As far back as 1975, the use of lead in paint has been forbidden in the United States. Studies conducted since then show that fewer children now ingest harmful lead paint chips. As a direct result, fewer children suffer the consequences of lead poisoning, which include inattentiveness, hyperactivity and irritable behavior, difficulties with reading and learning, delayed growth and hearing loss. In extreme cases, permanent brain damage and death have been attributed to ingesting lead paint.
Yet products for the home manufactured outside of the United States, China in particular, are sometimes found to contain dangerous lead levels. In 2013 the surface paint on pink Sleepharmony Metal Youth Beds, for example, contained lead levels that exceeded allowable limits. This follows multiple product recalls over recent years due to lead in several product categories:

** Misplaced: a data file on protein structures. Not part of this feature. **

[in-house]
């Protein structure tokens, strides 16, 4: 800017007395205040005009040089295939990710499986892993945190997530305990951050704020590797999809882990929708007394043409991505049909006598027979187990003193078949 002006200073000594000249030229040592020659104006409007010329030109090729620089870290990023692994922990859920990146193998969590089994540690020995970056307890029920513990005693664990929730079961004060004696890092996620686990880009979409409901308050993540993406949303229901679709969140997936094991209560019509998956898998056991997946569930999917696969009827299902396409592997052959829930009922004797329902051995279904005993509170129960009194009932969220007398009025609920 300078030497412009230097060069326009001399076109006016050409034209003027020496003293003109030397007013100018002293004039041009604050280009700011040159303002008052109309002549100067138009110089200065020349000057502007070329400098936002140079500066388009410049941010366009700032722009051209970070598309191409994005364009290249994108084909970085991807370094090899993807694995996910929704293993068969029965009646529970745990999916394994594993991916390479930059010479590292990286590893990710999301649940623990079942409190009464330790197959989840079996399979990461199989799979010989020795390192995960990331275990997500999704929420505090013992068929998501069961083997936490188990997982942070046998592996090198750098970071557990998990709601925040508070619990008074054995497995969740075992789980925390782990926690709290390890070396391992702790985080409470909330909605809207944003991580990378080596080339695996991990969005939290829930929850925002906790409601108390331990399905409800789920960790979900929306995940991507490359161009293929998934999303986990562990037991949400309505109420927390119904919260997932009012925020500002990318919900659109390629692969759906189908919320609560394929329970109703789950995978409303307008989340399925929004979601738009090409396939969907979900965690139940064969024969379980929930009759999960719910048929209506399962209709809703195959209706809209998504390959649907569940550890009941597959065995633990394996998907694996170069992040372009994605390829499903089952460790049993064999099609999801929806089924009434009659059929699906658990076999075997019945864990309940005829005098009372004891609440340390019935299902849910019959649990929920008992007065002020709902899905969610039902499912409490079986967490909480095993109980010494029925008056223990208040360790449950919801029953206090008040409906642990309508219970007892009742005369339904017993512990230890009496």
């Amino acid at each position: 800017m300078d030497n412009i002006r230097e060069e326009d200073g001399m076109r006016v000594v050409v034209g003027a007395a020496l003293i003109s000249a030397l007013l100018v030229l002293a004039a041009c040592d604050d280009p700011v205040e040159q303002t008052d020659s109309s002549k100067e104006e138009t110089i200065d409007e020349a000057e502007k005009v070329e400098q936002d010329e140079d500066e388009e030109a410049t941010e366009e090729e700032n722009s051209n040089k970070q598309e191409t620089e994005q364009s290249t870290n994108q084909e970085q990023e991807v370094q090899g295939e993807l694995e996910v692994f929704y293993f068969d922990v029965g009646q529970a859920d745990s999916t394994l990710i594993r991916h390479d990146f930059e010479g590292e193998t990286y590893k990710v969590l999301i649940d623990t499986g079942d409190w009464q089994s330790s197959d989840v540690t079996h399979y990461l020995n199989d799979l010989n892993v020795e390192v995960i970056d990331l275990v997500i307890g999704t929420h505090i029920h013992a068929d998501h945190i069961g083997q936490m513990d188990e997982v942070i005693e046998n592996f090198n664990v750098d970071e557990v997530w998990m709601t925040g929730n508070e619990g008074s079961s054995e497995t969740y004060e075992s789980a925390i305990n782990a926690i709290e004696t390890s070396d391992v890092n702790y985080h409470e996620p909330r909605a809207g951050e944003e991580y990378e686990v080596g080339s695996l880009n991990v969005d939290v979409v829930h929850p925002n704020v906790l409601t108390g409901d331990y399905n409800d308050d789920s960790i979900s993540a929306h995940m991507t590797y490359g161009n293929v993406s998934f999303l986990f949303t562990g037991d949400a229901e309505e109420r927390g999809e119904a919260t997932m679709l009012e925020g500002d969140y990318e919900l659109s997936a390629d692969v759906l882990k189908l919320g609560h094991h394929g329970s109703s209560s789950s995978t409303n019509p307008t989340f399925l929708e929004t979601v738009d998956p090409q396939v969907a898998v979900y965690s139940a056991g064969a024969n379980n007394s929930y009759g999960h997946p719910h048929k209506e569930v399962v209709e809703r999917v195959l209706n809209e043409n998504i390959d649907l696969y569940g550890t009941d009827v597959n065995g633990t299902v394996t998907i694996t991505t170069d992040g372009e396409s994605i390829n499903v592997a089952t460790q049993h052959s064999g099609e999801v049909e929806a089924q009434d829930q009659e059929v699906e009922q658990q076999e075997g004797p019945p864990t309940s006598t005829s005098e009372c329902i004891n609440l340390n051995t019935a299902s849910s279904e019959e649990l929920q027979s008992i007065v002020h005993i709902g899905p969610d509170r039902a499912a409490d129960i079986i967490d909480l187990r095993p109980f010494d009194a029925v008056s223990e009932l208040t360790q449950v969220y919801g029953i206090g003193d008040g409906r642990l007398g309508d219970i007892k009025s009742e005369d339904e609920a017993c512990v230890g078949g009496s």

Educational learning aids
Clearly, when a product poses a health risk to people because it exceeds allowable limits of hazardous substances, it suggests that victims should pursue compensation for injuries and related expenses. However, for several reasons, it is difficult to sue a manufacturer in China, where the decision to use lead paint was made. Fortunately, the law also allows injury victims to sue any “sellers” of contaminated products, which includes importers, distributors and retailers. These parties have a professional interest and responsibility to convey safe products, and the consumer inherently trusts that no harm will come from their use. These parties, in turn, have a pathway, known as indemnification, to sue the manufacturer after a consumer has sued them.
When families discover that one of their own — children in particular — have been exposed to toxic levels of lead or other hazardous materials from a product they purchased, it is imperative to speak with a products liability attorney. The rules on statutes of limitations in California require that you initiate an investigation and possible lawsuit soon after you’ve discovered the problem.
Posted in Product Liability
Tagged lead paint, mass tort claim, toxic tort